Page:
This article was written by Warren Banks. Warren has decades of international business experience and currently works as a Global Trade Center business advisor and co-facilitator of the Buying and Selling Outside the U.S. training program.
Many businesses are currently concerned over rising costs of nearly everything. Those that are exporting or importing are looking at transportation costs (sea, air and land) that went up substantially during the high incidences of COVID-19. Some firms, perhaps many, are still experiencing high transportation costs. However, some companies have asked for bids from transportation providers, other than their current providers, and found that the bids they received were significantly less than their current costs. If your business has not checked on current pricing of transportation, perhaps you should.
The foregoing is but one example of routinely checking your company costs and not assuming that when costs of your supplier come down savings will automatically be passed on.
Questions and Strategies to Help You Prepare
Is your company prepared for a potential recession? In an uncertain economic environment, does your company have a plan for potential slowing sales?
Recessions—defined as two consecutive quarters of negative economic growth—can be caused by economic shocks (such as a spike in oil prices), financial panics (like the one that preceded the Great Recession), rapid changes in economic expectations or some combination of the three. Most firms suffer during a recession, primarily because demand (and revenue) falls and uncertainty about the future increases. But there are some strategic ways to mitigate the damage.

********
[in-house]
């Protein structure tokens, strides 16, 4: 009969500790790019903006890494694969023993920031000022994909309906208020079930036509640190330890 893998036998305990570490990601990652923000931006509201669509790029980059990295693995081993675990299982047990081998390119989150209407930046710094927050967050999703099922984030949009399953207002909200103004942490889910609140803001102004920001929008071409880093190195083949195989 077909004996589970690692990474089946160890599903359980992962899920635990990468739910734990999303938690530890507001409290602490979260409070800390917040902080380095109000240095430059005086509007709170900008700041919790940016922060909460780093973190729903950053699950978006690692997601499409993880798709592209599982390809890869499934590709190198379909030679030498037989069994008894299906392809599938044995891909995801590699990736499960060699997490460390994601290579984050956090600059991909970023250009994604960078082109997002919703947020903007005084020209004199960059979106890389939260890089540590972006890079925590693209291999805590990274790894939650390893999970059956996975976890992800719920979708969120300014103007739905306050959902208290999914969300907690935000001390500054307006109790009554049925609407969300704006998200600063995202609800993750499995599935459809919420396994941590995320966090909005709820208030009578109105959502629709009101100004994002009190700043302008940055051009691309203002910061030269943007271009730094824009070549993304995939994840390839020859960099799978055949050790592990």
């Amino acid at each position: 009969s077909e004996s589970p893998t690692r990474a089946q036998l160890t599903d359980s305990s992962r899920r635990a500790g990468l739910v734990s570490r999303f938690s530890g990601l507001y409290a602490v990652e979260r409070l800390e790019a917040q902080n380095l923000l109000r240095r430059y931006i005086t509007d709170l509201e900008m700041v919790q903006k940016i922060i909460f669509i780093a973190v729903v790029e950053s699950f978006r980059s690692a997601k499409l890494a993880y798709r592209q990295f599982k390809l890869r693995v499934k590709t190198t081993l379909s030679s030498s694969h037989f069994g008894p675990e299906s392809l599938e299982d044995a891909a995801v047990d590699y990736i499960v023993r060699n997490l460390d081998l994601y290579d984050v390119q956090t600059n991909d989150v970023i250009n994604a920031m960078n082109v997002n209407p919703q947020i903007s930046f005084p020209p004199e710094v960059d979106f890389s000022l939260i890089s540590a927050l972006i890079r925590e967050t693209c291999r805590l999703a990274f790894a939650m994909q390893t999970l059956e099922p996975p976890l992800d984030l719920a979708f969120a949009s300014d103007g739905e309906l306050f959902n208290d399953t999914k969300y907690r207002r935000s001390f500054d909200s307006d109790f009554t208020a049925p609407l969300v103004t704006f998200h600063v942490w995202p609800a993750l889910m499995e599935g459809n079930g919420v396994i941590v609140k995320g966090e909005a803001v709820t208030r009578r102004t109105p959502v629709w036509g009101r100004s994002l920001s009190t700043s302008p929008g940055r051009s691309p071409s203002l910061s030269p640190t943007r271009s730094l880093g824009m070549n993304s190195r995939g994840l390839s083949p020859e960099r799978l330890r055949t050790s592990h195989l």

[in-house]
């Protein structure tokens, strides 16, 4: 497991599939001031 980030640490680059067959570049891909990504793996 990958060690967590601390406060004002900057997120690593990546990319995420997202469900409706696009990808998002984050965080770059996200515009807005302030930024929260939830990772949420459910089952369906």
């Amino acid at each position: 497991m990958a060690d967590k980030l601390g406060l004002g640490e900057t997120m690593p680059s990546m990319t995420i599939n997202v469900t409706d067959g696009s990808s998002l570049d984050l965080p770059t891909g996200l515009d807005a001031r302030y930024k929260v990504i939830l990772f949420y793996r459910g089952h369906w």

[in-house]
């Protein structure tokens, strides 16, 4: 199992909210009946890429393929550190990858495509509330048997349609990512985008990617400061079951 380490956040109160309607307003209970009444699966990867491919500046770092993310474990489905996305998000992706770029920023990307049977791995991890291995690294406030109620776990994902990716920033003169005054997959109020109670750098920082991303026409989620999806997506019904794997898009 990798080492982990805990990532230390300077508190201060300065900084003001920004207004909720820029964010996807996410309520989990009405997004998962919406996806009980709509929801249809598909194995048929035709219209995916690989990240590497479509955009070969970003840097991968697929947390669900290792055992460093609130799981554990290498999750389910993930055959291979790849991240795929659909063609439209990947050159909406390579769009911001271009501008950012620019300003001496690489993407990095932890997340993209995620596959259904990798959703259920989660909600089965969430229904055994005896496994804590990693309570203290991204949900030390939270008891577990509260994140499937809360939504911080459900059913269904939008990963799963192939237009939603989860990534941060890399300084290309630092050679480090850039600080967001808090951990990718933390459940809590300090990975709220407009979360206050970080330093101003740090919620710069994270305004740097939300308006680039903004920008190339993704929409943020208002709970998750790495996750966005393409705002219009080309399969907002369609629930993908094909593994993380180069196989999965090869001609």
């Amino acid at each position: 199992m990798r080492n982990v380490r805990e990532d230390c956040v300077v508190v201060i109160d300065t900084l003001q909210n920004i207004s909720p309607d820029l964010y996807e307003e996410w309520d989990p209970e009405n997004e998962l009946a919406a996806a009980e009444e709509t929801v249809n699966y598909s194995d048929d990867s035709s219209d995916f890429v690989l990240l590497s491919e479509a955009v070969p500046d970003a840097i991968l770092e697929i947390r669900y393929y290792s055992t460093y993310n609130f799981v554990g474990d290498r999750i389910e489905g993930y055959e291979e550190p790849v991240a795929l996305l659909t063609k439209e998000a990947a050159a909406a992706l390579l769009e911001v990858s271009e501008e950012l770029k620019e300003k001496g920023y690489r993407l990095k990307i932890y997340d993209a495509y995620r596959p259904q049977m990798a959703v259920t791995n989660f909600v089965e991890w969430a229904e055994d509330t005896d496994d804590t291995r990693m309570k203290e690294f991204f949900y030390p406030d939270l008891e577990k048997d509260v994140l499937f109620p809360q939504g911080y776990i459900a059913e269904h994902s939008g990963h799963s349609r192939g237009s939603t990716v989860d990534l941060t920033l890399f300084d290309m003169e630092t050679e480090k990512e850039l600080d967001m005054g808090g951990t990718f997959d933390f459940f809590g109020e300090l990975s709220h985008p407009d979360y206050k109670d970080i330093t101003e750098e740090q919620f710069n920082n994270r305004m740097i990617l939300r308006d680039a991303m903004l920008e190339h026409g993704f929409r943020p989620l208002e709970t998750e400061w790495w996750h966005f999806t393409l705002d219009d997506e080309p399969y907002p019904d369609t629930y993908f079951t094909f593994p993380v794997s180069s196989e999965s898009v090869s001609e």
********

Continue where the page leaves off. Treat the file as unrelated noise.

There are several ways to prepare. First among them is to reduce debt as much as possible. One way to do this is to reduce payments on term debt by stretching the debt out if possible. Reduce other costs, without laying off employees. Maybe some employees can reduce the number of days per week, and, if necessary, work elsewhere to make up for those days. Or consider reducing hours worked for hourly employees. Can technology supplement some of your employees’ tasks?
And remember, if the U.S. does have a recession, it is more than likely that other countries will as well. This means that buyers of goods or services in other countries may prioritize what they will buy. Will your company product or service survive the cut? And if you are importing, how will your supplier be affected? Consider looking at how their delivery has been over the past three years. Might the COVID-19-affected supply chain be an indication, particularly after deliveries became delayed at entry and from entry to your firm? How did your supplier react to this situation? Is your supplier in good financial shape now?
In addition, make sure you are aware of current and coming fluctuations in the value of the U.S. dollar. For example, as the value of the U.S. dollar weakens, exports could be cheaper to buyers (depending on where the buyer is located) and imports may become more expensive.
Finding Time to Prepare
It is difficult to find time to think about these issues (among many others), when the daily and weekly decisions demanded by the closely held small business take up thinking time. However, it necessary to take a few hours to think and plan for coming economic shifts so that your business can continue to thrive.